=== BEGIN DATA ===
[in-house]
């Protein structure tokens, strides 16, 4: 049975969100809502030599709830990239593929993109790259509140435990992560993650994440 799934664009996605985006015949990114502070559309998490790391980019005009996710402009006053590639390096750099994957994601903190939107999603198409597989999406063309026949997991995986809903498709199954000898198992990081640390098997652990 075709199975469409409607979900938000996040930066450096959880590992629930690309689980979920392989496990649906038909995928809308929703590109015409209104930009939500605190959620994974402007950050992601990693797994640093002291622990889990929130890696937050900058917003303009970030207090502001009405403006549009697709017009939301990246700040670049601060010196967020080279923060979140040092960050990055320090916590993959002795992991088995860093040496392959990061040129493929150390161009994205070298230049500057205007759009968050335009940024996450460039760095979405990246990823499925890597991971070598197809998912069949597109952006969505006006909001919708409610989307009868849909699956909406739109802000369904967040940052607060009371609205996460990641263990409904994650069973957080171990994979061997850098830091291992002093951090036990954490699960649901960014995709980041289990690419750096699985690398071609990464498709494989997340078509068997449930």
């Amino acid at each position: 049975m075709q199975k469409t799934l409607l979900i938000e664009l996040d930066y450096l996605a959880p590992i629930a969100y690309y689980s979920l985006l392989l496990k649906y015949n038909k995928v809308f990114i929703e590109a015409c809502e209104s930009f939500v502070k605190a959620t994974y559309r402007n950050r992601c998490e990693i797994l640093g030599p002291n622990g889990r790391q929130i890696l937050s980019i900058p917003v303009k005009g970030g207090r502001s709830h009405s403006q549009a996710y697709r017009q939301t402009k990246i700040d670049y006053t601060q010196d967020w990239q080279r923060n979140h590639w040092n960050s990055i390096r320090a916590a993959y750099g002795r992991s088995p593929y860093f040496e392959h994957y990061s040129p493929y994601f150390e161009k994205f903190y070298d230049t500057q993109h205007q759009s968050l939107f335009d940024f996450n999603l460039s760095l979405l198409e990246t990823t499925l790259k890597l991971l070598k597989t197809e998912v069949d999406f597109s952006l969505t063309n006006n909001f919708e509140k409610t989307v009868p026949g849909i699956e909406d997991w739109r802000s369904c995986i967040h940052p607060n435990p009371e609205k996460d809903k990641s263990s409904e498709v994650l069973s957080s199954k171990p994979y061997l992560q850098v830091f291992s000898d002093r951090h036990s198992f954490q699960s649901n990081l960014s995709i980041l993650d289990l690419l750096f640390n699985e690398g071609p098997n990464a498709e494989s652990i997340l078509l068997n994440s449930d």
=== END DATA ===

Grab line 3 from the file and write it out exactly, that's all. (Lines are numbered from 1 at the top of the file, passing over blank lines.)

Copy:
């Amino acid at each position: 049975m075709q199975k469409t799934l409607l979900i938000e664009l996040d930066y450096l996605a959880p590992i629930a969100y690309y689980s979920l985006l392989l496990k649906y015949n038909k995928v809308f990114i929703e590109a015409c809502e209104s930009f939500v502070k605190a959620t994974y559309r402007n950050r992601c998490e990693i797994l640093g030599p002291n622990g889990r790391q929130i890696l937050s980019i900058p917003v303009k005009g970030g207090r502001s709830h009405s403006q549009a996710y697709r017009q939301t402009k990246i700040d670049y006053t601060q010196d967020w990239q080279r923060n979140h590639w040092n960050s990055i390096r320090a916590a993959y750099g002795r992991s088995p593929y860093f040496e392959h994957y990061s040129p493929y994601f150390e161009k994205f903190y070298d230049t500057q993109h205007q759009s968050l939107f335009d940024f996450n999603l460039s760095l979405l198409e990246t990823t499925l790259k890597l991971l070598k597989t197809e998912v069949d999406f597109s952006l969505t063309n006006n909001f919708e509140k409610t989307v009868p026949g849909i699956e909406d997991w739109r802000s369904c995986i967040h940052p607060n435990p009371e609205k996460d809903k990641s263990s409904e498709v994650l069973s957080s199954k171990p994979y061997l992560q850098v830091f291992s000898d002093r951090h036990s198992f954490q699960s649901n990081l960014s995709i980041l993650d289990l690419l750096f640390n699985e690398g071609p098997n990464a498709e494989s652990i997340l078509l068997n994440s449930d």